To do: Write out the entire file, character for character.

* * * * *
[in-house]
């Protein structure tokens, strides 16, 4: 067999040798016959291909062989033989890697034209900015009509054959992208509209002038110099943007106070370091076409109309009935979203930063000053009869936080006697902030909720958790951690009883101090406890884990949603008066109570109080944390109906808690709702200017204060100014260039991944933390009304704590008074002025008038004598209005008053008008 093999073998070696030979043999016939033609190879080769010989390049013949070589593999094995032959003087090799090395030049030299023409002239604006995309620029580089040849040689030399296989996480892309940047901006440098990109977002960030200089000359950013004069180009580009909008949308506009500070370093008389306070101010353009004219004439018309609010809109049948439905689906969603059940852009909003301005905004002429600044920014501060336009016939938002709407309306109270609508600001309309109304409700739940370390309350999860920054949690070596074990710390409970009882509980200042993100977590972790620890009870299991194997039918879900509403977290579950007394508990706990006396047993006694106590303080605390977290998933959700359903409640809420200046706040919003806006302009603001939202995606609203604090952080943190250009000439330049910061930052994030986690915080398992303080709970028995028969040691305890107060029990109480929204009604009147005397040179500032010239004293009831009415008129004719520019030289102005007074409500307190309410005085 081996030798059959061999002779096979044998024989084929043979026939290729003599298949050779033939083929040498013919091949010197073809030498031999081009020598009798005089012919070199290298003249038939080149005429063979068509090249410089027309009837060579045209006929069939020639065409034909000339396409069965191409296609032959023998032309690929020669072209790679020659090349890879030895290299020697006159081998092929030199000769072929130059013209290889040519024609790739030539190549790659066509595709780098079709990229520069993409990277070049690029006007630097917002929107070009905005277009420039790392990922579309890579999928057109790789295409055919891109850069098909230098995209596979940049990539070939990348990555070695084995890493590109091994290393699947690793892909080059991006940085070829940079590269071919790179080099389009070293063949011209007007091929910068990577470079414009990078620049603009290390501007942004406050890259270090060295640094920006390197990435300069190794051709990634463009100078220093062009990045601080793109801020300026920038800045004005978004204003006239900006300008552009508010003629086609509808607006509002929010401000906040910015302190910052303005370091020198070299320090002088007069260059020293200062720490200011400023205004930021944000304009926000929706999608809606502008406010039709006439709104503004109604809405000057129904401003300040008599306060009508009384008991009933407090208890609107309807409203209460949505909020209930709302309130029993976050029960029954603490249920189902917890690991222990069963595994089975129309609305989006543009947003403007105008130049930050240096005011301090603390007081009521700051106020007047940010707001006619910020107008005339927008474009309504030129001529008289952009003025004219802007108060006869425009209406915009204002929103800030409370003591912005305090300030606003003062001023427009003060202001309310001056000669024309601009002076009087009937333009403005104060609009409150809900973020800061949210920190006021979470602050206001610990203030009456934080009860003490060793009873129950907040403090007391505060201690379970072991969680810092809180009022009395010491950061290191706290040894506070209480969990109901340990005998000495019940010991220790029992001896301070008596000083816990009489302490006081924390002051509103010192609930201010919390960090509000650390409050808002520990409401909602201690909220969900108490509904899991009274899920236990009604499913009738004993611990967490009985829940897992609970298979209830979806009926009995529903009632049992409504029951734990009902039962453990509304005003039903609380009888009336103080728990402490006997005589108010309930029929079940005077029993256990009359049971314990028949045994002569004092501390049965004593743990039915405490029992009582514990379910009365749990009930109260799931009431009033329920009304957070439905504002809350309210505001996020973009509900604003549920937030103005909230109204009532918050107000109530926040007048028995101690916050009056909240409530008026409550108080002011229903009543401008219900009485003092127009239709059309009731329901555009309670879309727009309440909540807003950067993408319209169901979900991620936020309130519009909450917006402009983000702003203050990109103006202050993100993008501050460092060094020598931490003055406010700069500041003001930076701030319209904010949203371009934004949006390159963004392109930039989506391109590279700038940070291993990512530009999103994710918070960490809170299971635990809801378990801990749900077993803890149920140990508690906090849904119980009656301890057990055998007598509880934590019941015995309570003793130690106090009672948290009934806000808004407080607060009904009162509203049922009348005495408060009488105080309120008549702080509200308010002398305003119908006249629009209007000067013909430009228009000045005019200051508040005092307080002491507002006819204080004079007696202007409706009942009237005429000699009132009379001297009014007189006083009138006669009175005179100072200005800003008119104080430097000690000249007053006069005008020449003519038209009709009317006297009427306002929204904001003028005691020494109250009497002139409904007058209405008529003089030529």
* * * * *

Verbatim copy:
[in-house]
């Protein structure tokens, strides 16, 4: 067999040798016959291909062989033989890697034209900015009509054959992208509209002038110099943007106070370091076409109309009935979203930063000053009869936080006697902030909720958790951690009883101090406890884990949603008066109570109080944390109906808690709702200017204060100014260039991944933390009304704590008074002025008038004598209005008053008008 093999073998070696030979043999016939033609190879080769010989390049013949070589593999094995032959003087090799090395030049030299023409002239604006995309620029580089040849040689030399296989996480892309940047901006440098990109977002960030200089000359950013004069180009580009909008949308506009500070370093008389306070101010353009004219004439018309609010809109049948439905689906969603059940852009909003301005905004002429600044920014501060336009016939938002709407309306109270609508600001309309109304409700739940370390309350999860920054949690070596074990710390409970009882509980200042993100977590972790620890009870299991194997039918879900509403977290579950007394508990706990006396047993006694106590303080605390977290998933959700359903409640809420200046706040919003806006302009603001939202995606609203604090952080943190250009000439330049910061930052994030986690915080398992303080709970028995028969040691305890107060029990109480929204009604009147005397040179500032010239004293009831009415008129004719520019030289102005007074409500307190309410005085 081996030798059959061999002779096979044998024989084929043979026939290729003599298949050779033939083929040498013919091949010197073809030498031999081009020598009798005089012919070199290298003249038939080149005429063979068509090249410089027309009837060579045209006929069939020639065409034909000339396409069965191409296609032959023998032309690929020669072209790679020659090349890879030895290299020697006159081998092929030199000769072929130059013209290889040519024609790739030539190549790659066509595709780098079709990229520069993409990277070049690029006007630097917002929107070009905005277009420039790392990922579309890579999928057109790789295409055919891109850069098909230098995209596979940049990539070939990348990555070695084995890493590109091994290393699947690793892909080059991006940085070829940079590269071919790179080099389009070293063949011209007007091929910068990577470079414009990078620049603009290390501007942004406050890259270090060295640094920006390197990435300069190794051709990634463009100078220093062009990045601080793109801020300026920038800045004005978004204003006239900006300008552009508010003629086609509808607006509002929010401000906040910015302190910052303005370091020198070299320090002088007069260059020293200062720490200011400023205004930021944000304009926000929706999608809606502008406010039709006439709104503004109604809405000057129904401003300040008599306060009508009384008991009933407090208890609107309807409203209460949505909020209930709302309130029993976050029960029954603490249920189902917890690991222990069963595994089975129309609305989006543009947003403007105008130049930050240096005011301090603390007081009521700051106020007047940010707001006619910020107008005339927008474009309504030129001529008289952009003025004219802007108060006869425009209406915009204002929103800030409370003591912005305090300030606003003062001023427009003060202001309310001056000669024309601009002076009087009937333009403005104060609009409150809900973020800061949210920190006021979470602050206001610990203030009456934080009860003490060793009873129950907040403090007391505060201690379970072991969680810092809180009022009395010491950061290191706290040894506070209480969990109901340990005998000495019940010991220790029992001896301070008596000083816990009489302490006081924390002051509103010192609930201010919390960090509000650390409050808002520990409401909602201690909220969900108490509904899991009274899920236990009604499913009738004993611990967490009985829940897992609970298979209830979806009926009995529903009632049992409504029951734990009902039962453990509304005003039903609380009888009336103080728990402490006997005589108010309930029929079940005077029993256990009359049971314990028949045994002569004092501390049965004593743990039915405490029992009582514990379910009365749990009930109260799931009431009033329920009304957070439905504002809350309210505001996020973009509900604003549920937030103005909230109204009532918050107000109530926040007048028995101690916050009056909240409530008026409550108080002011229903009543401008219900009485003092127009239709059309009731329901555009309670879309727009309440909540807003950067993408319209169901979900991620936020309130519009909450917006402009983000702003203050990109103006202050993100993008501050460092060094020598931490003055406010700069500041003001930076701030319209904010949203371009934004949006390159963004392109930039989506391109590279700038940070291993990512530009999103994710918070960490809170299971635990809801378990801990749900077993803890149920140990508690906090849904119980009656301890057990055998007598509880934590019941015995309570003793130690106090009672948290009934806000808004407080607060009904009162509203049922009348005495408060009488105080309120008549702080509200308010002398305003119908006249629009209007000067013909430009228009000045005019200051508040005092307080002491507002006819204080004079007696202007409706009942009237005429000699009132009379001297009014007189006083009138006669009175005179100072200005800003008119104080430097000690000249007053006069005008020449003519038209009709009317006297009427306002929204904001003028005691020494109250009497002139409904007058209405008529003089030529």